For 20 years scientists have been talking about the weather changes that will come from the buildup of carbon dioxide in the atmosphere and now the Department of Energy is going to try to do something about it.

DOE is planning to coordinate a battery of government-sponsored investigations aimed at discovering exactly where the excess carbon dioxide, caused by the burning of fossil fuels, is going. It will then project what temperature and rainfall changes will result in the United States and around the world.

The DOE program is one element in a proposed five-year national climate plan to be unveiled March 24 before a newly formed National Climate Program Advisory Committee.

The plan, mandated by 1978 legislation, is still undergoing review by the 12 federal departments and agencies that have weather programs and the Office of Management and Budget, which supervises their budgets.

As of now, the plan attempts to coordinate about $120 million worth of climate research programs that are spread throughout the government.

It will focus on three particular areas:

Climate services. Through matching grants with states, the National Climate Program Office hopes to expand the tailoring of local weather forecasting services to the needs of specific users. For instance, "loggers need to know more about snowfall patterns for long-term planning," Chris Bernabo, a climate office consultant, said yesterday in describing the program.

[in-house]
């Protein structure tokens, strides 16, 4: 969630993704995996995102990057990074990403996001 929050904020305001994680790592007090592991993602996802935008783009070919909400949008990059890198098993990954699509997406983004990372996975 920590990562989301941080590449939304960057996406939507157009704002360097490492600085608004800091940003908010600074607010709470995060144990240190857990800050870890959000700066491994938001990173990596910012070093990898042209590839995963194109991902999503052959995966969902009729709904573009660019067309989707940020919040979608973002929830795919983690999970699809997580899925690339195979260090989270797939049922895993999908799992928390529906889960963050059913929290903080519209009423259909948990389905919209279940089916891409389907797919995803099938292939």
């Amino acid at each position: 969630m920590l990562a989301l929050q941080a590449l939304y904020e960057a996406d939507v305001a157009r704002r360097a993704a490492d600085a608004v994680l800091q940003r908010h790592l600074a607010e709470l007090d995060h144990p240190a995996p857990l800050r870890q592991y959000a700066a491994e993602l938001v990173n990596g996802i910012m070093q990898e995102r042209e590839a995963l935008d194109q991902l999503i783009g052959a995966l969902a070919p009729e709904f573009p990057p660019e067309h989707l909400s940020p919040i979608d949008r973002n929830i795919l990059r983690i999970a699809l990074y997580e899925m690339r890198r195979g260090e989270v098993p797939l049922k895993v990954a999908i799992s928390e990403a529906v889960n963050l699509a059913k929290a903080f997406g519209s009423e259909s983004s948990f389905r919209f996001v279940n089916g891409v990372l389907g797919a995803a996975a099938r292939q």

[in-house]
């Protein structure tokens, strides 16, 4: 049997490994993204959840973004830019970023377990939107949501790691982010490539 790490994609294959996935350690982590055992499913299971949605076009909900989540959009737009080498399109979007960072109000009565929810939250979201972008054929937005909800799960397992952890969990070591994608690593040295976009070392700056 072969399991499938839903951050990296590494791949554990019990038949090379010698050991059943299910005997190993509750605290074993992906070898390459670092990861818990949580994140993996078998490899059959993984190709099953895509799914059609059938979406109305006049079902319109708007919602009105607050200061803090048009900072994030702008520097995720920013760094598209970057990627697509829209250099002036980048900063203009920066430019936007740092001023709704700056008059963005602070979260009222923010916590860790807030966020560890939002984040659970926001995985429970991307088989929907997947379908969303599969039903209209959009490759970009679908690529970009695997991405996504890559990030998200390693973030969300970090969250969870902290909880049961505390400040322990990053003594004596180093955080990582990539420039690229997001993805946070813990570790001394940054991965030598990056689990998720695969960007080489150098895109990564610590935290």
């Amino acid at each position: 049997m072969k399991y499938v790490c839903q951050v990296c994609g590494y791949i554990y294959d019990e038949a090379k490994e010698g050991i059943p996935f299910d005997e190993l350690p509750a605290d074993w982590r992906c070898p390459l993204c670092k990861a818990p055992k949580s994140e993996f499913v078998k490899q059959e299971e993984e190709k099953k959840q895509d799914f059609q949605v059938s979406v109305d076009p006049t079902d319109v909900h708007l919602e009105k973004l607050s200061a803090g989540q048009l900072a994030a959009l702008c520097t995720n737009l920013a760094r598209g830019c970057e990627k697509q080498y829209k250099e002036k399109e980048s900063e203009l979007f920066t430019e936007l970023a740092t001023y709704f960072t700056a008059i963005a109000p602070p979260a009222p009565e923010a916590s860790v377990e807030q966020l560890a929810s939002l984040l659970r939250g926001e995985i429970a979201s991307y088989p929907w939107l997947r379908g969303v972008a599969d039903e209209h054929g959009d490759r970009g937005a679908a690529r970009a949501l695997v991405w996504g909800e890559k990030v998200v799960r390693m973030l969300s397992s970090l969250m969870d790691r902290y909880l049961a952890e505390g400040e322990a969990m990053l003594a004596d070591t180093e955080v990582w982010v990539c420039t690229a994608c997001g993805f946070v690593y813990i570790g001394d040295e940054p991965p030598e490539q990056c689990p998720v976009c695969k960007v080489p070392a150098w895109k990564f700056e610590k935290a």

Increased study of the effects of weather. The DOE study will fall into this category along with expansion of the Agriculture Department's investigations by satellite of worldwide crop changes caused by weather.The National Aeronautics and Space Administration is attempting to measure incoming solar radiation that affects weather. The National Science Foundation will expand its studies of the oceans, the sea's absorption of heat and warm water circulation patterns, both of which change over the years and bring about shifts in weather and climate over land.

Understanding and predictability of weather. The National Oceanic and Atmospheric Administration will direct renewed research in ways to make more accurate predictions of weather, focusing primarily on numerical modeling based on increased data collection.

Each of the involved agencies will make presentations of their own programs. The newly formed 13-member advisory panel will decide what changes, if any, it wants to make in the overall program.